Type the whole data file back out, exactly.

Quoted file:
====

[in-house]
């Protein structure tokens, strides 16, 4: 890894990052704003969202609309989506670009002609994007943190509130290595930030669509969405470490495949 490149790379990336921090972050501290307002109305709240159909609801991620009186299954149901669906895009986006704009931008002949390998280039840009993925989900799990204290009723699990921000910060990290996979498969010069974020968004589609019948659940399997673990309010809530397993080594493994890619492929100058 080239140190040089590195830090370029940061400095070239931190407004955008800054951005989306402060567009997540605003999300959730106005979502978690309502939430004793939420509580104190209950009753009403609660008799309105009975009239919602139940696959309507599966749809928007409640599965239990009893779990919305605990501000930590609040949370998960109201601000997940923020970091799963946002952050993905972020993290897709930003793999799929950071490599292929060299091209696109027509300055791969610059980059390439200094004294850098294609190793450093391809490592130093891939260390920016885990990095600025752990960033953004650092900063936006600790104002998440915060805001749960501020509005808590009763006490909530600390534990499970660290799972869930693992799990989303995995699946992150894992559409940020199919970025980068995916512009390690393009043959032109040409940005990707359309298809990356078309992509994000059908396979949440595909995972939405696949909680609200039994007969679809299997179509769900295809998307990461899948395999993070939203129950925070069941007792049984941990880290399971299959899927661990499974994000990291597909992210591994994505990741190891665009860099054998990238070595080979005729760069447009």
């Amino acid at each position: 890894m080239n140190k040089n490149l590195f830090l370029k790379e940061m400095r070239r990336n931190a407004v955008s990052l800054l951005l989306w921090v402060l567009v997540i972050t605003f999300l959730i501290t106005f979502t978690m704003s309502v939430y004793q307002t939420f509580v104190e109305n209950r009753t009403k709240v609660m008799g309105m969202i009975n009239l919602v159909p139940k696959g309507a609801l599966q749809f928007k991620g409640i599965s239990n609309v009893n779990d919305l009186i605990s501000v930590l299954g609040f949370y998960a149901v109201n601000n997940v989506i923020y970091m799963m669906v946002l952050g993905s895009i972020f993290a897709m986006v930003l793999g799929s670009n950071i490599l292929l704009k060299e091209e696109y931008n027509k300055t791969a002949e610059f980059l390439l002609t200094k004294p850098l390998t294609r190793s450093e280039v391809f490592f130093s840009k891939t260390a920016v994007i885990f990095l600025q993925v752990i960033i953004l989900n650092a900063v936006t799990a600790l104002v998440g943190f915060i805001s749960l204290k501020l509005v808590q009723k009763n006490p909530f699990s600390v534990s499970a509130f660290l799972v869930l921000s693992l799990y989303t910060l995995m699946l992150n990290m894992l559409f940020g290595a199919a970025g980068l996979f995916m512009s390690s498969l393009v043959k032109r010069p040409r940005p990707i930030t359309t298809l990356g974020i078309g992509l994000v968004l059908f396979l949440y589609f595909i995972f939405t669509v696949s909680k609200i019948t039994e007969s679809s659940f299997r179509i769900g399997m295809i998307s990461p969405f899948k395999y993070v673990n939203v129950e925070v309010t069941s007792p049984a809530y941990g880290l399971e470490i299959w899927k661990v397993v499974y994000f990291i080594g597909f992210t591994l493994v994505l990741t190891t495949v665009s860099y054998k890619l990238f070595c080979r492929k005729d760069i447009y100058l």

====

[in-house]
């Protein structure tokens, strides 16, 4: 890894990052704003969202609309989506670009002609994007943190509130290595930030669509969405470490495949 490149790379990336921090972050501290307002109305709240159909609801991620009186299954149901669906895009986006704009931008002949390998280039840009993925989900799990204290009723699990921000910060990290996979498969010069974020968004589609019948659940399997673990309010809530397993080594493994890619492929100058 080239140190040089590195830090370029940061400095070239931190407004955008800054951005989306402060567009997540605003999300959730106005979502978690309502939430004793939420509580104190209950009753009403609660008799309105009975009239919602139940696959309507599966749809928007409640599965239990009893779990919305605990501000930590609040949370998960109201601000997940923020970091799963946002952050993905972020993290897709930003793999799929950071490599292929060299091209696109027509300055791969610059980059390439200094004294850098294609190793450093391809490592130093891939260390920016885990990095600025752990960033953004650092900063936006600790104002998440915060805001749960501020509005808590009763006490909530600390534990499970660290799972869930693992799990989303995995699946992150894992559409940020199919970025980068995916512009390690393009043959032109040409940005990707359309298809990356078309992509994000059908396979949440595909995972939405696949909680609200039994007969679809299997179509769900295809998307990461899948395999993070939203129950925070069941007792049984941990880290399971299959899927661990499974994000990291597909992210591994994505990741190891665009860099054998990238070595080979005729760069447009």
């Amino acid at each position: 890894m080239n140190k040089n490149l590195f830090l370029k790379e940061m400095r070239r990336n931190a407004v955008s990052l800054l951005l989306w921090v402060l567009v997540i972050t605003f999300l959730i501290t106005f979502t978690m704003s309502v939430y004793q307002t939420f509580v104190e109305n209950r009753t009403k709240v609660m008799g309105m969202i009975n009239l919602v159909p139940k696959g309507a609801l599966q749809f928007k991620g409640i599965s239990n609309v009893n779990d919305l009186i605990s501000v930590l299954g609040f949370y998960a149901v109201n601000n997940v989506i923020y970091m799963m669906v946002l952050g993905s895009i972020f993290a897709m986006v930003l793999g799929s670009n950071i490599l292929l704009k060299e091209e696109y931008n027509k300055t791969a002949e610059f980059l390439l002609t200094k004294p850098l390998t294609r190793s450093e280039v391809f490592f130093s840009k891939t260390a920016v994007i885990f990095l600025q993925v752990i960033i953004l989900n650092a900063v936006t799990a600790l104002v998440g943190f915060i805001s749960l204290k501020l509005v808590q009723k009763n006490p909530f699990s600390v534990s499970a509130f660290l799972v869930l921000s693992l799990y989303t910060l995995m699946l992150n990290m894992l559409f940020g290595a199919a970025g980068l996979f995916m512009s390690s498969l393009v043959k032109r010069p040409r940005p990707i930030t359309t298809l990356g974020i078309g992509l994000v968004l059908f396979l949440y589609f595909i995972f939405t669509v696949s909680k609200i019948t039994e007969s679809s659940f299997r179509i769900g399997m295809i998307s990461p969405f899948k395999y993070v673990n939203v129950e925070v309010t069941s007792p049984a809530y941990g880290l399971e470490i299959w899927k661990v397993v499974y994000f990291i080594g597909f992210t591994l493994v994505l990741t190891t495949v665009s860099y054998k890619l990238f070595c080979r492929k005729d760069i447009y100058l």